Mitchell’s prodigious drinking habits (and heavy smoking) began before she arrived in New York, and she soon bettered many of the Cedar Bar champions. Alfred Leslie put it bluntly: Mitchell “had a liver like a shopping bag.” For her whole life, we learn, she was an open drinker but a secretive—and repeatedly unsuccessful—quitter. Moreover, she enjoyed, given the times and her gender, an astonishing sexual freedom—which Albers, to her credit, never characterizes as promiscuity. The author is clearly intent on treating her subject the same way posterity has treated Mitchell’s equally profligate male peers. Mitchell slept with lots of men—for love, revenge or a lark—but rarely, it seems, for ambition. The stories of her youthful libertinism can be hair-raising, involving physical violence and a very ugly disregard for other women, but they also inspire a weird awe. This was, after all, long before the sexual liberation of the 1960s.
Two men were to have a profound effect on Mitchell. One was the painter Michael Goldberg (1924-2007), the main reason for Mitchell’s divorce from Rosset, and her partner in an amour fou of the early ’50s. Albers provides a vivid portrait of the erratic Goldberg, who in her account was jailed several times and twice remanded to mental institutions. He stole from friends, forging a check under the all-suffering Rosset’s name in 1951 and, in the mid-’60s, filching several drawings from de Kooning and faking his signature. One reason Mitchell began spending so much time in France in the mid-’50s was to free herself from her obsession with Goldberg and their inebriated, knock-down-drag-out fights.
Yet in Paris, in 1955, she met the Canadian-born painter Jean-Paul Riopelle (1923-2002), an art star with whom she began a possibly even crazier relationship that lasted, nevertheless, 24 years. Riopelle was married when they met and divorced his wife to lure Mitchell to France for good; although she longed for it and he promised, he never married her.
For a time, Mitchell subsumed her own ambitions to those of the inveterate womanizer Riopelle. His was a glamorous life, filled with yachts, expensive cars and multiple dwellings. Mitchell grew close to his two daughters but never had a child of her own, a fact she often lamented to friends. Riopelle wanted no more, and certainly not with Mitchell.
She traveled in heady circles in Paris and, as in New York, socialized constantly. For all her misanthropy, Mitchell craved human contact (though she probably loved dogs as a species more than people). Among her Paris chums were the U.S. expatriate artists Sam Francis (with whom she was lovers for a time), Norman Bluhm and Shirley Jaffe (from then on one of her closest friends). Others included European artists Bram van Velde and Alberto Giacometti, and writers Beckett and Harry Mathews (and many more).
In 1968, Mitchell purchased a rural retreat called La Tour in Vétheuil, near Giverny. She bought the property with her inheritance; Riopelle paid for renovations. In her later years, La Tour became something of a pilgrimage for young artists, whom Mitchell would take under her wing, for better or worse. Mitchell and Riopelle split up in 1979, after he began a relationship with one of Mitchell’s young followers, a betrayal that Mitchell never forgave.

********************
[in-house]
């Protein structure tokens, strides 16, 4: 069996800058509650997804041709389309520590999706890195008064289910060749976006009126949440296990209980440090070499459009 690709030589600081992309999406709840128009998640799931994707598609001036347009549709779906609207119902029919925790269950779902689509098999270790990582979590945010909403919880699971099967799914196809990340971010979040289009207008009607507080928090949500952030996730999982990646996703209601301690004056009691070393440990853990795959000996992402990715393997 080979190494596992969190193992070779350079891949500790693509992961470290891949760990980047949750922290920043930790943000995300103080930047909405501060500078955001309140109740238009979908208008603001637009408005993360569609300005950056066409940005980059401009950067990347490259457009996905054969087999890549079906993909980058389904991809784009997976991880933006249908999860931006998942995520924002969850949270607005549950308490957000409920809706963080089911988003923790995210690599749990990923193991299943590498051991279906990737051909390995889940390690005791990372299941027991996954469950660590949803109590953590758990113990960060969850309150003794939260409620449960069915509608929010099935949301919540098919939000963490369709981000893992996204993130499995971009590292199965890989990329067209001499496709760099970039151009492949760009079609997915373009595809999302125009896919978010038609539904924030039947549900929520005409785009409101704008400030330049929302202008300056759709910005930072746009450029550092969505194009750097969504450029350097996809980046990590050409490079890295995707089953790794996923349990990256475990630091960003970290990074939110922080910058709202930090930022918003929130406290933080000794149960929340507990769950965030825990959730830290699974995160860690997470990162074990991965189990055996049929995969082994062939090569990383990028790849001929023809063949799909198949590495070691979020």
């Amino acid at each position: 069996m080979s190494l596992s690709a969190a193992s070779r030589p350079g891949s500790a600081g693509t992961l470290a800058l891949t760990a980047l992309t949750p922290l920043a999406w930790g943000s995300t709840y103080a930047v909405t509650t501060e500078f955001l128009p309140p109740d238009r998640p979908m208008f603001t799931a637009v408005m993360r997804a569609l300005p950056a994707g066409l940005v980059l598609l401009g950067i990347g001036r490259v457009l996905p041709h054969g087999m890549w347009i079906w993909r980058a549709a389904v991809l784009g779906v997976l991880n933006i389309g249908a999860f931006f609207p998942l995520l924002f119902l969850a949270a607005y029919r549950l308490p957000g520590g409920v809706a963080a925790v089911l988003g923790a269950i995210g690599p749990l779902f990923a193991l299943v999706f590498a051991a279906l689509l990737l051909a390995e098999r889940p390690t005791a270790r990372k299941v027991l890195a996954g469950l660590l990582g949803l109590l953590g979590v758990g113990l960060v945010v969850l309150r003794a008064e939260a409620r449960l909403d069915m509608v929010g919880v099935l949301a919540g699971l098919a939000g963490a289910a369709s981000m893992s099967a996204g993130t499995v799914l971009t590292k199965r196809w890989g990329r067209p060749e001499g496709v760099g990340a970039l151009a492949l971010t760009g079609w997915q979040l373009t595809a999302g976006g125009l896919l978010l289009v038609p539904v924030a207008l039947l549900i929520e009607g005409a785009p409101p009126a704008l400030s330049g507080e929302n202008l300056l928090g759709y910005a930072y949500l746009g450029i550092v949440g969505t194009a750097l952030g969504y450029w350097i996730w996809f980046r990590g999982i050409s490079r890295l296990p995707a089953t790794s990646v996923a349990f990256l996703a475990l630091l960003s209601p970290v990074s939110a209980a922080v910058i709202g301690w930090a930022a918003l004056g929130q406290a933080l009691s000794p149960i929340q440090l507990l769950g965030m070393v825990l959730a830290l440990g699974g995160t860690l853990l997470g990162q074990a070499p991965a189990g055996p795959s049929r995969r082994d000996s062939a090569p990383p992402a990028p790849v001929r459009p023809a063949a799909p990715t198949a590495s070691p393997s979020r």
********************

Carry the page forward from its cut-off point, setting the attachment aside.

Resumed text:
Mitchell’s terrifying physical deterioration began in 1984, when she developed cancer of the jaw. Although she conquered the disease for a time, she was diagnosed with esophageal cancer in 1990, the same year she underwent unsuccessful hip surgery. It was an excruciating decline, her body failing her in numerous ways, and she died of lung cancer in 1992 at the Curie Institute in Paris.
Albers’s narrative is densely packed with friends and lovers in succession, whirlwind travels and numerous exhibitions. Regrettably, and somewhat maddeningly, the editors have allowed her to go on for pages without supplying dates; she jumps around chronologically, and “come December,” “that spring” or “seven weeks earlier” do not suffice to position the frustrated reader. Thus it is a challenge to pinpoint dates of shows, or when, exactly, Mitchell began or ended arrangements with her various illustrious dealers (among them Eleanor Ward of Stable Gallery, Martha Jackson and Xavier Fourcade in New York, and Jean Fournier in Paris, the last a solid, decades-long association). Mitchell’s first solo museum show was in 1972, the year she turned 47, at the Everson Museum in Syracuse. She was given a midcareer retrospective at New York’s Whitney Museum in 1974, but, surprisingly, the traveling career survey organized by the Herbert F. Johnson Museum at Cornell University in 1988 had no New York leg.
Albers is bent on making a big case for Mitchell’s apparent synesthesia, the rare faculty, or condition, some people have of blending sense data—smells experienced as colors, color as sounds, etc. However, it’s not entirely clear what the claim, which the author returns to repeatedly, is meant to explain, beyond the artist’s hyper-sensitivity. Albers speculates toward the end of the book that Mitchell’s lifelong feeling of alienation might have been lightened had the condition been diagnosed and had she found others of her kind. This assessment seems laughable, given the effects that Mitchell’s habitual drinking had on her and the people around her.
Albers herself cautions against giving the synesthesia too much importance: “To reduce her to a case is to disregard her painterly intelligence, her professionalism, her years of training and work.” Indeed. Mitchell’s great struggles, her perseverance, her inspiration from many loyal friends, her love of music and poetry—these are the factors, amply demonstrated, that conspired to make her the artist she was.
Of course, there remains a certain mystery. How could someone this ornery attract people who loved her so deeply, and how, against the odds of an art world that to this day refuses to rate her achievements on a par with those of her male colleagues, did she manage to carry on? Albers’s biography helps us to understand the sheer charisma of Mitchell, but we still need a serious study of the work and its legacy—perhaps not the task of a biographer, after all.